Important information to know: Physical silver is currently traded at higher prices (25-30% premium) to spot silver prices on the stock exchange. An anomaly that reflect the inconsistency around the value placed on silver.
Annual silver consumption (1 billion ounces) is currently estimated to be about 25% higher than current production (800 million ounces). In addition, several companies that use silver in the production of electronic devices refuse to disclose how much they use annually. This phenomenon would help explain why silver reserves are going down relative to gold reserves on the planet.
A lot of people are now asking themselves why is the price staying so low? By digging further, many theories come forward. One of them is price manipulation by a handful of deep pocketed actors of the financial markets. The spot price of silver is determined by the futures market. The problem is that most of the contracts on the futures market will never touch physical silver at all. There is so many contracts and derivatives out there that the paper market of silver dwarfs the physical market estimated at 30 billion $. In 2014, Bloomberg estimated the paper market to be 5 trillion $. It was around a 250 to 1 paper to physical ratio at the time. Some estimate the ratio to be around 500 to 1 these days. With all this leverage, some speculate that big banks are keeping the prices down. How can silver’s price discovery work out naturally if it’s controlled by speculators on the paper market?
Back in 2008, Bear Stearns was famous for holding a massive short position in the silver futures market. When the company went bust, JP Morgan took over the business and at the same time took hold of that big short position. Meanwhile, starting in 2013, JP Morgan started accumulating silver. It is estimated that they have now accumulated 700 million ounces which makes JP Morgan the most powerful player in the silver trade by a wide margin. So, did JP Morgan manipulate the price of silver so it could accumulate massive quantities? If they did, they would have broken a series of laws. A quick research brings out several articles about massive fines the bank had to pay for precious metal manipulation.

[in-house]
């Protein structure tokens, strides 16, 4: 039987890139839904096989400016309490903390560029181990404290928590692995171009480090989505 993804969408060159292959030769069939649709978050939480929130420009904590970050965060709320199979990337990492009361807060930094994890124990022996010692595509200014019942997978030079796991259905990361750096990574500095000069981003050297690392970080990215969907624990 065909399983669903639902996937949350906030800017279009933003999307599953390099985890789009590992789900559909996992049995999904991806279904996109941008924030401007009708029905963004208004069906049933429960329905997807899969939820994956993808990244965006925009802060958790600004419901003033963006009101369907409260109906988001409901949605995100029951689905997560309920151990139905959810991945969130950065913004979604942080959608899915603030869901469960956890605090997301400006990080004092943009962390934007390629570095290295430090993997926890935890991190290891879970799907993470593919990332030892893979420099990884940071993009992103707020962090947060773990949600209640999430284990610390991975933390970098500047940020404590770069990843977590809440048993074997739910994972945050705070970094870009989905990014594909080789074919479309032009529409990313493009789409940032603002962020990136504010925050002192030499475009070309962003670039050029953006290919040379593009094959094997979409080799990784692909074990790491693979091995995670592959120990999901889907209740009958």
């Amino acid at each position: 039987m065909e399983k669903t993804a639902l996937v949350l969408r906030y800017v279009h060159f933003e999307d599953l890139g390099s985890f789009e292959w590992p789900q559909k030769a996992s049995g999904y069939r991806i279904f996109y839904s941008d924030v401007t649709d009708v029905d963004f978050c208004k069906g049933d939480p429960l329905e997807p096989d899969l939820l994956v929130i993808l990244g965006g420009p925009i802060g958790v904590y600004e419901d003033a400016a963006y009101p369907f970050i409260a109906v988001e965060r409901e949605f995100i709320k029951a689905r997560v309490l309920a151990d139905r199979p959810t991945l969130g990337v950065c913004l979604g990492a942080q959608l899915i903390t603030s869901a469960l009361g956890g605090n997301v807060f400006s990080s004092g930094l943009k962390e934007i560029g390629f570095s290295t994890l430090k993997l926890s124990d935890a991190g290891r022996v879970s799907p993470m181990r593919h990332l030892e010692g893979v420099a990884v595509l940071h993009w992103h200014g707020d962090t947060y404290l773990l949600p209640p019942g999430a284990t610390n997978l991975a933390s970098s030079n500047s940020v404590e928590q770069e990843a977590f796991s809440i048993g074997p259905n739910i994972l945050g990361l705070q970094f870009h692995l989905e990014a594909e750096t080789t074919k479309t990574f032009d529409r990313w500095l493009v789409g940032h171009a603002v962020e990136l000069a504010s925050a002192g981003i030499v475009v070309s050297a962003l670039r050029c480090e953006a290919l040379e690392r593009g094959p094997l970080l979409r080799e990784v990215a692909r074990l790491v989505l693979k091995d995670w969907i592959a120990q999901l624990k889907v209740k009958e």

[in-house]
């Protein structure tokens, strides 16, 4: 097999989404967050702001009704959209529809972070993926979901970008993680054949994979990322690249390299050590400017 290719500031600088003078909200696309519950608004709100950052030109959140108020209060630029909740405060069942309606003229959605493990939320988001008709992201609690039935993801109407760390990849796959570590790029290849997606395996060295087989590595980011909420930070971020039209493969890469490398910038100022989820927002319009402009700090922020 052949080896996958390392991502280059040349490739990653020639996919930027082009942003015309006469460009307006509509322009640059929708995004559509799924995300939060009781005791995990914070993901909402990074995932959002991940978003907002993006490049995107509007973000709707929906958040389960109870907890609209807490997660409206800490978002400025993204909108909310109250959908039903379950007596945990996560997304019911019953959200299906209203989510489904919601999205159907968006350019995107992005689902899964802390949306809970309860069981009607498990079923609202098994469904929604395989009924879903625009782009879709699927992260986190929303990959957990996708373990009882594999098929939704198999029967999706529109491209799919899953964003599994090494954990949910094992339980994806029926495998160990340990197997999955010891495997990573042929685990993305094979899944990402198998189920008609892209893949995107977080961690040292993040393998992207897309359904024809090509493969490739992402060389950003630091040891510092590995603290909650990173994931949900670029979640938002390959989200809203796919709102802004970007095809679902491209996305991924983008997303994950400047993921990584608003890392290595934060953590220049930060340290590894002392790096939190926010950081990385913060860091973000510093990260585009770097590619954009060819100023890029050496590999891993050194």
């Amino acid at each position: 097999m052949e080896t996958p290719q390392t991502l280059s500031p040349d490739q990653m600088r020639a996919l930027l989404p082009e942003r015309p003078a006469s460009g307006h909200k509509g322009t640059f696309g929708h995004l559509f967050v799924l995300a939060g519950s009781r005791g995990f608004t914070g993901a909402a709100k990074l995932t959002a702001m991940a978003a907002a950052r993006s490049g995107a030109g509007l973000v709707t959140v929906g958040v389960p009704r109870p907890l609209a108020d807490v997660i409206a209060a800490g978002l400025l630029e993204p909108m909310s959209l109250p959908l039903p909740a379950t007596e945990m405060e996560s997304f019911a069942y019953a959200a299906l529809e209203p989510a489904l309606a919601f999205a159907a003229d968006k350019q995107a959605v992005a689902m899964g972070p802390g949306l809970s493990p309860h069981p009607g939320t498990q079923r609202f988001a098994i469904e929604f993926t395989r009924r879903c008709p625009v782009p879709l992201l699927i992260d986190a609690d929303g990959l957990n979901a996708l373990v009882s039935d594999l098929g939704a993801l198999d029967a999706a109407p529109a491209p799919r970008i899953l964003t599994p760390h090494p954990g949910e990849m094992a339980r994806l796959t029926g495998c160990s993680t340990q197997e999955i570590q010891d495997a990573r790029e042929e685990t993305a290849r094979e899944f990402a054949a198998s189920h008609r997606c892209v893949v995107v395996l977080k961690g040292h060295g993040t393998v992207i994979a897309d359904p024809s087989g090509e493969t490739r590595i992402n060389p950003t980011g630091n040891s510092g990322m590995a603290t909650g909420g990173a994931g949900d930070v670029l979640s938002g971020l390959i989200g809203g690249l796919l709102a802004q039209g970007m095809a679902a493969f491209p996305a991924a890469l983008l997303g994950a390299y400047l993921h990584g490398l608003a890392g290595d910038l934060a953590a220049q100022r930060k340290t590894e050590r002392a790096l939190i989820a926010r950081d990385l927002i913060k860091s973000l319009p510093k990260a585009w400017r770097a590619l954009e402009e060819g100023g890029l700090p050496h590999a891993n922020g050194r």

A final little anecdote: The small grooves on the sides of coins originate for the cost of entry into the Roman amphitheaters, which consisted of a groove in a silver coin. A government employee was stationed at the entrance with a knife to slit the coins and collect a small shard of silver for each visitor.
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This information has been prepared by Pascal Charpentier who is a Portfolio Manager for iA Private Wealth Inc. Opinions expressed in this article are those of the Portfolio Manager only and do not necessarily reflect those of iA Private Wealth Inc. iA Private Wealth Inc. is a member of the Canadian Investor Protection Fund and the Investment Industry Regulatory Organization of Canada.